Cambridge Finds Fault With Move To Discontinue AS-Levels in UK

According to Cambridge University admissions officials, controversial plans to scrap AS-level exams in their current form could lead to some teens from England to face missing out on degree places, claiming that a reform of the qualifications system risks "significantly disadvantaging" students in England compared with those taking exams elsewhere in the UK.

AS-levels, taken in the first 12 months of the A-level course, were "fundamental to fair admissions" and called for reconsideration of proposed changes, warned by the university. A-levels will be wholly assessed through end-of-course exams taken after two years of the sixth-form from the year 2015. Results will no longer count towards the full A-level for existing AS-levels, despite them being retained as standalone courses. However, this move is likely to lead to large numbers of schools dropping them altogether.

The changes will only apply to England under current plans, and devolved governments in Wales and Northern Ireland are not adopting the move.

Universities learn little more from knowing teenagers' AS-level results in addition to GCSEs, as argued by ministers who insist that universities already use other information such as predicted grades, personal statements, references and interviews when making offers. Removing AS-levels will free up more time for teaching and learning, they say.

Because of their current reliance on students' results at the end of the AS year to award provisional places, the move has angered Cambridge. According to Graeme Paton of The Telegraph, the university made a formal reply to a consultation carried out by the exams regulator Ofqual into proposed A-level changes.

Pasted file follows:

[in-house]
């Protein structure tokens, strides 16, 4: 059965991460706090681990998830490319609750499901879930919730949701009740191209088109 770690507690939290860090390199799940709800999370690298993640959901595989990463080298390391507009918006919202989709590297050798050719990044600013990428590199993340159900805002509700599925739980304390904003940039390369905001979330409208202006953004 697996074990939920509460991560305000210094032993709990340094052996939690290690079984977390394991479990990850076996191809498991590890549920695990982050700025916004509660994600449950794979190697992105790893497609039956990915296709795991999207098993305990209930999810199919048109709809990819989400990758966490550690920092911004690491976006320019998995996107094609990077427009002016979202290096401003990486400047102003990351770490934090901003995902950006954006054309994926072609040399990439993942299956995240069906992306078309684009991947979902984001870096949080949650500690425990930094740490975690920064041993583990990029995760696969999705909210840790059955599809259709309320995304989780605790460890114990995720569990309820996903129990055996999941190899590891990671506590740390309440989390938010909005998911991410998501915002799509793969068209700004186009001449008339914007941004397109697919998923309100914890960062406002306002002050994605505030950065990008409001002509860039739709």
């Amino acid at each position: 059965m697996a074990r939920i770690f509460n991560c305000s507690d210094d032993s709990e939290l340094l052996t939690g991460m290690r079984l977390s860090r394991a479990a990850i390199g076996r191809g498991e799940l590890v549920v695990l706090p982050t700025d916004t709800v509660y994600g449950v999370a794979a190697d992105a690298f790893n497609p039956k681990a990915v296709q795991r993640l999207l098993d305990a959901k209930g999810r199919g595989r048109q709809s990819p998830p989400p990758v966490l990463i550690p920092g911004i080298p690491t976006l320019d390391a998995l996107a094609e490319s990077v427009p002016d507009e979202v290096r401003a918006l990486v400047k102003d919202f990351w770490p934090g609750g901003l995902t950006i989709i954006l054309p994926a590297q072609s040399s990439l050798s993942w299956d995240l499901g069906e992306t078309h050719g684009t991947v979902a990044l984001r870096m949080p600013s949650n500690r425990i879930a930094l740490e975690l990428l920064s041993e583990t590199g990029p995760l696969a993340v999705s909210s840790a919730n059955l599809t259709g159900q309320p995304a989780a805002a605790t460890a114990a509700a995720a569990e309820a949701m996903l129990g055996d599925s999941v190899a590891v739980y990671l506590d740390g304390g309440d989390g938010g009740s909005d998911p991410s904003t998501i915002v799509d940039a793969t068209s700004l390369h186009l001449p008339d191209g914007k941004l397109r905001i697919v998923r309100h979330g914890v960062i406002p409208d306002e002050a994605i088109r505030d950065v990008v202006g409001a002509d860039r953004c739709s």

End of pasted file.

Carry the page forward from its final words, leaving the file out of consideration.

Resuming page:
It insisted that the AS-level was "fundamental to fair admissions", adding: "It provides an up-to-date, objective and transparent record of academic progress at the point of applications."

Admissions heads were allowed by the university to award more places to talented students from poor backgrounds "without engaging in positive discrimination," it said.

"We are extremely concerned that students in England will be disadvantaged in light of the decision in Wales and Northern Ireland to retain Year 12 assessment (AS-levels)," it added.

It said the proposals "risk significantly disadvantaging students at English schools by removing their ability to present evidence of recent academic achievement when applying to universities".

As stated by a spokesman for the Department for Education, "Returning A-levels to single exams will make sure students gain a deeper understanding of a subject and put an end to the test treadmill in sixth forms – something many teachers and universities complain about."

"Many universities already use a wide range of data for admissions purposes, including GCSE grades and predicted A level grades.

"Recent research has shown that GCSE results are actually a better predictor than AS results alone. Our reforms will add further rigor to these qualifications, making them even more reliable as a predictor for admissions."

01 21, 2014
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